Dave Helling of the Kansas City Star has been covering the potential overhaul of KCI. KCUR’s Susan Wilson sat down with Helling and had these four takeaways:
1. Taxpayers will not bear the weight of the $1.2 billion price tag.
The cost will not include general taxpayer dollars. It would be paid for by added fees for airlines, higher ticket and parking prices, taxes on food and drink at the airport, and possibly federal funding and state support. The Federal Aviation Administration probably won't offer much financial support; the FAA has about $3.35 billion to assist with improvement projects at airports across the United States. But under direction from Congress, most of that money is to be used for smaller airports.
2. Options aren't limited to spending nothing and spending $1.2 billion.
There is room for compromise beyond a single or three terminal plan that would be on a smaller scale with a smaller price tag. One possible plan is to keep two terminals, centralize security and use people movers to connect the two terminals more easily. Another possibility is to have a single terminal that maintains the current horseshoe configuration. But, we’re years away from a final design.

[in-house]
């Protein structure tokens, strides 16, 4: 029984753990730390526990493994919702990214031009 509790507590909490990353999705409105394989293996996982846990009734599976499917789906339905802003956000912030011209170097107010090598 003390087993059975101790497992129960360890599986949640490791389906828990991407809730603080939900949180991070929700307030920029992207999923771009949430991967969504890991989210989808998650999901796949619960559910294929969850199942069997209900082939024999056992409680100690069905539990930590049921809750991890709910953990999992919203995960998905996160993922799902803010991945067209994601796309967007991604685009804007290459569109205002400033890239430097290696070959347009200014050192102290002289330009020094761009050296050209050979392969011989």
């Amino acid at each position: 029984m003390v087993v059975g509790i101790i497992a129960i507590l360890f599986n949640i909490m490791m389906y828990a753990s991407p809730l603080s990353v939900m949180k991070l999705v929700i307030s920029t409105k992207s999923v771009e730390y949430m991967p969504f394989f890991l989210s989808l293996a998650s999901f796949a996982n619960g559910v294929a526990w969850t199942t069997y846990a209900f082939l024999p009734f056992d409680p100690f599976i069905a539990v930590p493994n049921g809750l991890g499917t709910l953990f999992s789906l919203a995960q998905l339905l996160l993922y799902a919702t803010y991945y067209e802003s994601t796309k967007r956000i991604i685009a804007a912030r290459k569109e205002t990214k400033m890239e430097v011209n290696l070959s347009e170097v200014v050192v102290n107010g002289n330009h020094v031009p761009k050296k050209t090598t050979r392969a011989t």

3. This is year two of about a 10 year project.
Before construction can begin, there must be federal and airline approval, environmental studies and perhaps a public vote from Kansas City, Mo. residents in 2014. Based on improvements done to other airports like Philadelphia, Atlanta or Birmingham, this process could take between eight and 10 years.
4. U.S. Rep. Sam Graves is opposed to a single-terminal plan.
It is unusual for a local member of Congress to oppose an airport project. His opposition will make the task more difficult for people wanting to put this to a vote. Right now, Graves is the leading politician on the federal level involved in this debate.